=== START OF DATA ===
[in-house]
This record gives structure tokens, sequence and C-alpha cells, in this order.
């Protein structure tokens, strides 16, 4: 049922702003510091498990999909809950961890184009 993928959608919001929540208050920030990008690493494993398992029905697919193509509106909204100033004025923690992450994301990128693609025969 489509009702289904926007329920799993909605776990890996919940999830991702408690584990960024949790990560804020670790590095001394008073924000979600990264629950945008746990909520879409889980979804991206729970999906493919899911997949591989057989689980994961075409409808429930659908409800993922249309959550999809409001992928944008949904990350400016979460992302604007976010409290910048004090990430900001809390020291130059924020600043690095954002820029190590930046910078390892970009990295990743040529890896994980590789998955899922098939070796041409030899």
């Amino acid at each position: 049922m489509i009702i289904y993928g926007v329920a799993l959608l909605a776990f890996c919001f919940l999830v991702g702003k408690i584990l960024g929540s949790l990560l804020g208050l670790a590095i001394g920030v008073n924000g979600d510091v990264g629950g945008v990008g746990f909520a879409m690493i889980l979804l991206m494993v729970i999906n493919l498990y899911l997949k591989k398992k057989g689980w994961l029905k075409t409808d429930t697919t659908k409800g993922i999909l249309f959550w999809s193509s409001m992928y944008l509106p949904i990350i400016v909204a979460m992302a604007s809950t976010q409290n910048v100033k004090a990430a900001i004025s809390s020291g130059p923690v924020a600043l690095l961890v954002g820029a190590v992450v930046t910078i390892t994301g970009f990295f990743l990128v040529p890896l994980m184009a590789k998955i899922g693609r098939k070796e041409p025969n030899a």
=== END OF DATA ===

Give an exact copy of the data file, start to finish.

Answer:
[in-house]
This record gives structure tokens, sequence and C-alpha cells, in this order.
């Protein structure tokens, strides 16, 4: 049922702003510091498990999909809950961890184009 993928959608919001929540208050920030990008690493494993398992029905697919193509509106909204100033004025923690992450994301990128693609025969 489509009702289904926007329920799993909605776990890996919940999830991702408690584990960024949790990560804020670790590095001394008073924000979600990264629950945008746990909520879409889980979804991206729970999906493919899911997949591989057989689980994961075409409808429930659908409800993922249309959550999809409001992928944008949904990350400016979460992302604007976010409290910048004090990430900001809390020291130059924020600043690095954002820029190590930046910078390892970009990295990743040529890896994980590789998955899922098939070796041409030899």
């Amino acid at each position: 049922m489509i009702i289904y993928g926007v329920a799993l959608l909605a776990f890996c919001f919940l999830v991702g702003k408690i584990l960024g929540s949790l990560l804020g208050l670790a590095i001394g920030v008073n924000g979600d510091v990264g629950g945008v990008g746990f909520a879409m690493i889980l979804l991206m494993v729970i999906n493919l498990y899911l997949k591989k398992k057989g689980w994961l029905k075409t409808d429930t697919t659908k409800g993922i999909l249309f959550w999809s193509s409001m992928y944008l509106p949904i990350i400016v909204a979460m992302a604007s809950t976010q409290n910048v100033k004090a990430a900001i004025s809390s020291g130059p923690v924020a600043l690095l961890v954002g820029a190590v992450v930046t910078i390892t994301g970009f990295f990743l990128v040529p890896l994980m184009a590789k998955i899922g693609r098939k070796e041409p025969n030899a």